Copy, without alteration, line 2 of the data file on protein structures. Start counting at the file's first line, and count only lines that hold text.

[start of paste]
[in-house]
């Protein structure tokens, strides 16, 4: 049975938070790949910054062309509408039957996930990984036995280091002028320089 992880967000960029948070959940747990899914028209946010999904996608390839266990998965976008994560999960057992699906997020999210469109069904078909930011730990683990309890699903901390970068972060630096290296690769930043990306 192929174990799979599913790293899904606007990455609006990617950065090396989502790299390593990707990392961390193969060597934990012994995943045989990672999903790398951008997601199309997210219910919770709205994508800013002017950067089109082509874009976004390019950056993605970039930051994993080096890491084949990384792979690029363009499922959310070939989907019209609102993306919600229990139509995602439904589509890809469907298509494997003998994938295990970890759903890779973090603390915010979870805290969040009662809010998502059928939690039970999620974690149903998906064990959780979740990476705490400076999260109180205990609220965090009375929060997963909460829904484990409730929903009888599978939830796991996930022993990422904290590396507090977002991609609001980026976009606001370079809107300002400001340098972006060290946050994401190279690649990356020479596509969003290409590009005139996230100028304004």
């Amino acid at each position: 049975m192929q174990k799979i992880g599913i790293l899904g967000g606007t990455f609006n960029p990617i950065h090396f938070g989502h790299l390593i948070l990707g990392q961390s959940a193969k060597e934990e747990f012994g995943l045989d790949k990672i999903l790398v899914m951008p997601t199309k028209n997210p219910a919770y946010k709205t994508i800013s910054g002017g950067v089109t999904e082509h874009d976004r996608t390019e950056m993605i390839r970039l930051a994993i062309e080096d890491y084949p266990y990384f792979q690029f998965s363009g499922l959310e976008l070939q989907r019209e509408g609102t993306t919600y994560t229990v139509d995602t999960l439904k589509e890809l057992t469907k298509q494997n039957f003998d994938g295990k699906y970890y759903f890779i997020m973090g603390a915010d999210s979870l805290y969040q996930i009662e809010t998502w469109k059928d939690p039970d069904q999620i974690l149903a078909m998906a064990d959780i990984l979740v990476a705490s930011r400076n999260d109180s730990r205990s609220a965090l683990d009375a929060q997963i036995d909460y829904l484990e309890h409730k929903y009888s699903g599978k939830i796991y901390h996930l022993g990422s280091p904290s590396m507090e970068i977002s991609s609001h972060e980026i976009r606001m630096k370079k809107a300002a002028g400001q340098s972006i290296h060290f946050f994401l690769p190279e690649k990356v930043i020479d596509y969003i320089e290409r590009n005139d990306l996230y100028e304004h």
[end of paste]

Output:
């Protein structure tokens, strides 16, 4: 049975938070790949910054062309509408039957996930990984036995280091002028320089 992880967000960029948070959940747990899914028209946010999904996608390839266990998965976008994560999960057992699906997020999210469109069904078909930011730990683990309890699903901390970068972060630096290296690769930043990306 192929174990799979599913790293899904606007990455609006990617950065090396989502790299390593990707990392961390193969060597934990012994995943045989990672999903790398951008997601199309997210219910919770709205994508800013002017950067089109082509874009976004390019950056993605970039930051994993080096890491084949990384792979690029363009499922959310070939989907019209609102993306919600229990139509995602439904589509890809469907298509494997003998994938295990970890759903890779973090603390915010979870805290969040009662809010998502059928939690039970999620974690149903998906064990959780979740990476705490400076999260109180205990609220965090009375929060997963909460829904484990409730929903009888599978939830796991996930022993990422904290590396507090977002991609609001980026976009606001370079809107300002400001340098972006060290946050994401190279690649990356020479596509969003290409590009005139996230100028304004």